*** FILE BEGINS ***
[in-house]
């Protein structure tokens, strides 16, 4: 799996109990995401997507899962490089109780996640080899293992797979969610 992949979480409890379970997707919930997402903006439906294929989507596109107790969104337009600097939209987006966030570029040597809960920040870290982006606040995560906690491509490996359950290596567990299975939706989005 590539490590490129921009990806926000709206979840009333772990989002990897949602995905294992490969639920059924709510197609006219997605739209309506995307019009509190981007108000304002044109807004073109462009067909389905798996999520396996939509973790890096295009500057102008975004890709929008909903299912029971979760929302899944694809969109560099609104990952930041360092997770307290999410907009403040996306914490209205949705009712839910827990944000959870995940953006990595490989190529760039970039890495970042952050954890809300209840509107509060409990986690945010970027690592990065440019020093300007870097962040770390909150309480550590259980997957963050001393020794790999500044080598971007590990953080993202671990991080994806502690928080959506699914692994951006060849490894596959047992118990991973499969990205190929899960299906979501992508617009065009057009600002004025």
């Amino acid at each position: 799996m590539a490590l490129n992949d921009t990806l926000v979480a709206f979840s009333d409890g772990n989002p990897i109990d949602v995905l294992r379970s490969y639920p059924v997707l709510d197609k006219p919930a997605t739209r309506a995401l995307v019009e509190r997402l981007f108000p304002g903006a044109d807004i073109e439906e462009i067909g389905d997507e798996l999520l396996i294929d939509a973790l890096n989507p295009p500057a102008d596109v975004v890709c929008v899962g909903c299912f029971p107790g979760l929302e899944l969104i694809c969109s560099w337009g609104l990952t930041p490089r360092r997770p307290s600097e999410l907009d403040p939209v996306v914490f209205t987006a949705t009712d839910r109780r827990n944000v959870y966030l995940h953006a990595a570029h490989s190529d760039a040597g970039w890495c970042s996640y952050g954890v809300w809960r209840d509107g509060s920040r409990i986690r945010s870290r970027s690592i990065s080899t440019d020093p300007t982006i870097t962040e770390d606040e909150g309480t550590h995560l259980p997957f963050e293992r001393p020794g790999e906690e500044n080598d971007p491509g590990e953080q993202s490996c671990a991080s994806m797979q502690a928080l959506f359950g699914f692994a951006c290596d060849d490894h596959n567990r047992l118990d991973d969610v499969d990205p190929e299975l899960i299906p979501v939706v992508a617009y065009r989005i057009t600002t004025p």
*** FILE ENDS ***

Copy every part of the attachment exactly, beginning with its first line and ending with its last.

[in-house]
């Protein structure tokens, strides 16, 4: 799996109990995401997507899962490089109780996640080899293992797979969610 992949979480409890379970997707919930997402903006439906294929989507596109107790969104337009600097939209987006966030570029040597809960920040870290982006606040995560906690491509490996359950290596567990299975939706989005 590539490590490129921009990806926000709206979840009333772990989002990897949602995905294992490969639920059924709510197609006219997605739209309506995307019009509190981007108000304002044109807004073109462009067909389905798996999520396996939509973790890096295009500057102008975004890709929008909903299912029971979760929302899944694809969109560099609104990952930041360092997770307290999410907009403040996306914490209205949705009712839910827990944000959870995940953006990595490989190529760039970039890495970042952050954890809300209840509107509060409990986690945010970027690592990065440019020093300007870097962040770390909150309480550590259980997957963050001393020794790999500044080598971007590990953080993202671990991080994806502690928080959506699914692994951006060849490894596959047992118990991973499969990205190929899960299906979501992508617009065009057009600002004025």
């Amino acid at each position: 799996m590539a490590l490129n992949d921009t990806l926000v979480a709206f979840s009333d409890g772990n989002p990897i109990d949602v995905l294992r379970s490969y639920p059924v997707l709510d197609k006219p919930a997605t739209r309506a995401l995307v019009e509190r997402l981007f108000p304002g903006a044109d807004i073109e439906e462009i067909g389905d997507e798996l999520l396996i294929d939509a973790l890096n989507p295009p500057a102008d596109v975004v890709c929008v899962g909903c299912f029971p107790g979760l929302e899944l969104i694809c969109s560099w337009g609104l990952t930041p490089r360092r997770p307290s600097e999410l907009d403040p939209v996306v914490f209205t987006a949705t009712d839910r109780r827990n944000v959870y966030l995940h953006a990595a570029h490989s190529d760039a040597g970039w890495c970042s996640y952050g954890v809300w809960r209840d509107g509060s920040r409990i986690r945010s870290r970027s690592i990065s080899t440019d020093p300007t982006i870097t962040e770390d606040e909150g309480t550590h995560l259980p997957f963050e293992r001393p020794g790999e906690e500044n080598d971007p491509g590990e953080q993202s490996c671990a991080s994806m797979q502690a928080l959506f359950g699914f692994a951006c290596d060849d490894h596959n567990r047992l118990d991973d969610v499969d990205p190929e299975l899960i299906p979501v939706v992508a617009y065009r989005i057009t600002t004025p």